Serve with this wonderful caramelised, crispy Arlettes for a show stopper dessert.
(dairy-free, egg-free, nut-free, soya-free, sesame-free, vegetarian and vegan)
makes about 20
1/2 pack puff pastry
lots of icing sugar
Roll the puff into a neat rectangle and then roll up to form a tight cylinder. Wrap and freeze for at least half an hour so it is very cold. Once chilled cut into 1/2cm slices
Preheat the oven to 200 degrees Centigrade.
On top a mound of icing sugar, roll out each circle until very very thin and totally covering in the icing sugar. Stamp out fluted circles, or traditional leaf shapes
Place on a lined baking sheet and bake for 5-6 minutes until totally golden. Keep a close eye on them, a burnt Arlette is not nice! Once golden, turn over and bake for a further couple of minutes.
Cool on a wire rack. These are best eaten on the day they’re made.
Cereal can be so dull. When you have restrictions on your diet the choices aren’t so great, despite being faced with entire aisles of boxes! Having to avoid milk, nuts and seeds we’ve found Nestlé brands are a no-go, so it has to be Kellogg’s every time, but even then only certain varieties. Rice Krispies and Cornflakes are good staples, Coco Pops are also fine but bizarrely Frosties are not an option! You might have imagined the opposite would be true. Sugar Puffs and Honey Pops can go down well but that’s about it. Dull huh?
That’s where granola comes in ( homemade, as most varieties contain nuts in some form) – working perfectly with any type of yogurt, this is a breakfast to appeal to both adults and children. I’d opt for dried fruits that aren’t sticky as the whole mix goes a bit cleggy – so with this one, I used a mixture of dried blueberries and freeze-dried strawberries. A colourful, healthy, tasty breakfast of champions!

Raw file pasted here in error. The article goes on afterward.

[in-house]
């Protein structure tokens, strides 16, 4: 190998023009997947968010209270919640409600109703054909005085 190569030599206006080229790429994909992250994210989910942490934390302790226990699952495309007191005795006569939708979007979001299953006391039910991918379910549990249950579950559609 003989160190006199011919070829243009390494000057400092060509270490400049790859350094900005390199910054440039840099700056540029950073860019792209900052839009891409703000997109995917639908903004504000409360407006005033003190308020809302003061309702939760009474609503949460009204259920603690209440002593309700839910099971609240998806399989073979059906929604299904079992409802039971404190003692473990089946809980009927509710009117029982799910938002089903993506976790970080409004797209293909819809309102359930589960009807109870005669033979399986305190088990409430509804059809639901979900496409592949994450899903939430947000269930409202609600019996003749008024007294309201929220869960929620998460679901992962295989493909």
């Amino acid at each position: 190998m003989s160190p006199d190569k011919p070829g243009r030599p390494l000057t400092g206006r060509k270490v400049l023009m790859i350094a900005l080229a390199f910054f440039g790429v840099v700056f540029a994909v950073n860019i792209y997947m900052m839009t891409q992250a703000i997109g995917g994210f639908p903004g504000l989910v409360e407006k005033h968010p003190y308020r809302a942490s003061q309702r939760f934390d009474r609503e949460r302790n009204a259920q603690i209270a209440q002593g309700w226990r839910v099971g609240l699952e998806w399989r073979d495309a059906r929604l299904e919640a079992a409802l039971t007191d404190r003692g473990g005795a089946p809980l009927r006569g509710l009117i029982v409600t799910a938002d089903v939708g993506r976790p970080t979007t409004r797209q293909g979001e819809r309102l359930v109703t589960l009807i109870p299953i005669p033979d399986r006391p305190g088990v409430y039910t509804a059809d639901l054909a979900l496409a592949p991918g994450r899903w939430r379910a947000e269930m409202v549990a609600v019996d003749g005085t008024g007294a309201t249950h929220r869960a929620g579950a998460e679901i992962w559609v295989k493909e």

Due to the bad weather earlier in the summer, this was our first trip to a local ‘pick your own’. Sadly for them they hadn’t managed to make much grow this year, but did have plenty of berries, raspberries, loganberries, red currants… so we came away with far too many punnets of ripe red berries. Little S doesn’t even like berries, and I doubt even Big S could eat that many!
Some were scoffed straight away, some made jam and lots made this delicious, refreshing homemade cordial. It’s nothing like a shop-bought cordial, more a sweetened thick berry puree that tastes wonderful when diluted with sparkling water. Although make sure you remember it isn’t concentrated like the bought variety, so you’ll have to use almost half/half measures. Basically it’s late summer in a glass – yum!
Red Berry Cordial (dairy-free, egg-free, nut-free, soya-free, sesame-free, gluten-free, vegetarian and vegan)
makes 1 wine bottle full
800g mixed berries ( I used, 200g red currants, 100g loganberries, 500g raspberries)
350g caster sugar
– Sterilise a glass bottle
– Blend up the fruit with 100ml water
– Pass through a sieve, pressing the pulp and seeds to extract all the juice
– In a saucepan heat up the sugar with 100ml water, stirring until the sugar has completely dissolved.
– Pour the sugar syrup into the strained juice. Stir well.